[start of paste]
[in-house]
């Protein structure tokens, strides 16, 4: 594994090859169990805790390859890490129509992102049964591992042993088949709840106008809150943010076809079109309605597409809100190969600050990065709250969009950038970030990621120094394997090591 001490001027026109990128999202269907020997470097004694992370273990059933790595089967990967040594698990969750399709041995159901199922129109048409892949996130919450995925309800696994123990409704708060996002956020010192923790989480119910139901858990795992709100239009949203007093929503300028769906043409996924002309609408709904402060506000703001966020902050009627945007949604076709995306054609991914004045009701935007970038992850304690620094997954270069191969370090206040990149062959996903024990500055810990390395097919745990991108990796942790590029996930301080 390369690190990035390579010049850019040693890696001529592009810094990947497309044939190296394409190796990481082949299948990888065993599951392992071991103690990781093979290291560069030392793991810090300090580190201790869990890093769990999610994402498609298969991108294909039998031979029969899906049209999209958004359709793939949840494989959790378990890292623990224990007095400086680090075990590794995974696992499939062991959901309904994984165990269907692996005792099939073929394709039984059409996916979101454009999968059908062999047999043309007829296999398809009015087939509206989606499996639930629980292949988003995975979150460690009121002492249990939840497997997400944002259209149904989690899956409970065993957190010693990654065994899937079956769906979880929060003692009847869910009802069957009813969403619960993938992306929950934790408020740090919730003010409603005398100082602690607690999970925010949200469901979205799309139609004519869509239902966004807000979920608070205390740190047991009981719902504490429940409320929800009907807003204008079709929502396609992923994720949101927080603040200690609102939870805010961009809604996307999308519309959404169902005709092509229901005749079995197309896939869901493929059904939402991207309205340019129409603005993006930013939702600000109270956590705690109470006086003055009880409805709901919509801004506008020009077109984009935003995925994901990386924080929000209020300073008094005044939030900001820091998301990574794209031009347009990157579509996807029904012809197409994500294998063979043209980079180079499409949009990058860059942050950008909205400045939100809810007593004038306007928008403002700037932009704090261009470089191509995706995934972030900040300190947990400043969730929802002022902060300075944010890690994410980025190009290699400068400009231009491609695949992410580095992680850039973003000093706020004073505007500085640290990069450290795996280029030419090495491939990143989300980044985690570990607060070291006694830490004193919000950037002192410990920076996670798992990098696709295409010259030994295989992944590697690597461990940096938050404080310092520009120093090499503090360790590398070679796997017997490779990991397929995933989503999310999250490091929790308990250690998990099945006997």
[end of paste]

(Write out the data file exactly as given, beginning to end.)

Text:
[in-house]
């Protein structure tokens, strides 16, 4: 594994090859169990805790390859890490129509992102049964591992042993088949709840106008809150943010076809079109309605597409809100190969600050990065709250969009950038970030990621120094394997090591 001490001027026109990128999202269907020997470097004694992370273990059933790595089967990967040594698990969750399709041995159901199922129109048409892949996130919450995925309800696994123990409704708060996002956020010192923790989480119910139901858990795992709100239009949203007093929503300028769906043409996924002309609408709904402060506000703001966020902050009627945007949604076709995306054609991914004045009701935007970038992850304690620094997954270069191969370090206040990149062959996903024990500055810990390395097919745990991108990796942790590029996930301080 390369690190990035390579010049850019040693890696001529592009810094990947497309044939190296394409190796990481082949299948990888065993599951392992071991103690990781093979290291560069030392793991810090300090580190201790869990890093769990999610994402498609298969991108294909039998031979029969899906049209999209958004359709793939949840494989959790378990890292623990224990007095400086680090075990590794995974696992499939062991959901309904994984165990269907692996005792099939073929394709039984059409996916979101454009999968059908062999047999043309007829296999398809009015087939509206989606499996639930629980292949988003995975979150460690009121002492249990939840497997997400944002259209149904989690899956409970065993957190010693990654065994899937079956769906979880929060003692009847869910009802069957009813969403619960993938992306929950934790408020740090919730003010409603005398100082602690607690999970925010949200469901979205799309139609004519869509239902966004807000979920608070205390740190047991009981719902504490429940409320929800009907807003204008079709929502396609992923994720949101927080603040200690609102939870805010961009809604996307999308519309959404169902005709092509229901005749079995197309896939869901493929059904939402991207309205340019129409603005993006930013939702600000109270956590705690109470006086003055009880409805709901919509801004506008020009077109984009935003995925994901990386924080929000209020300073008094005044939030900001820091998301990574794209031009347009990157579509996807029904012809197409994500294998063979043209980079180079499409949009990058860059942050950008909205400045939100809810007593004038306007928008403002700037932009704090261009470089191509995706995934972030900040300190947990400043969730929802002022902060300075944010890690994410980025190009290699400068400009231009491609695949992410580095992680850039973003000093706020004073505007500085640290990069450290795996280029030419090495491939990143989300980044985690570990607060070291006694830490004193919000950037002192410990920076996670798992990098696709295409010259030994295989992944590697690597461990940096938050404080310092520009120093090499503090360790590398070679796997017997490779990991397929995933989503999310999250490091929790308990250690998990099945006997």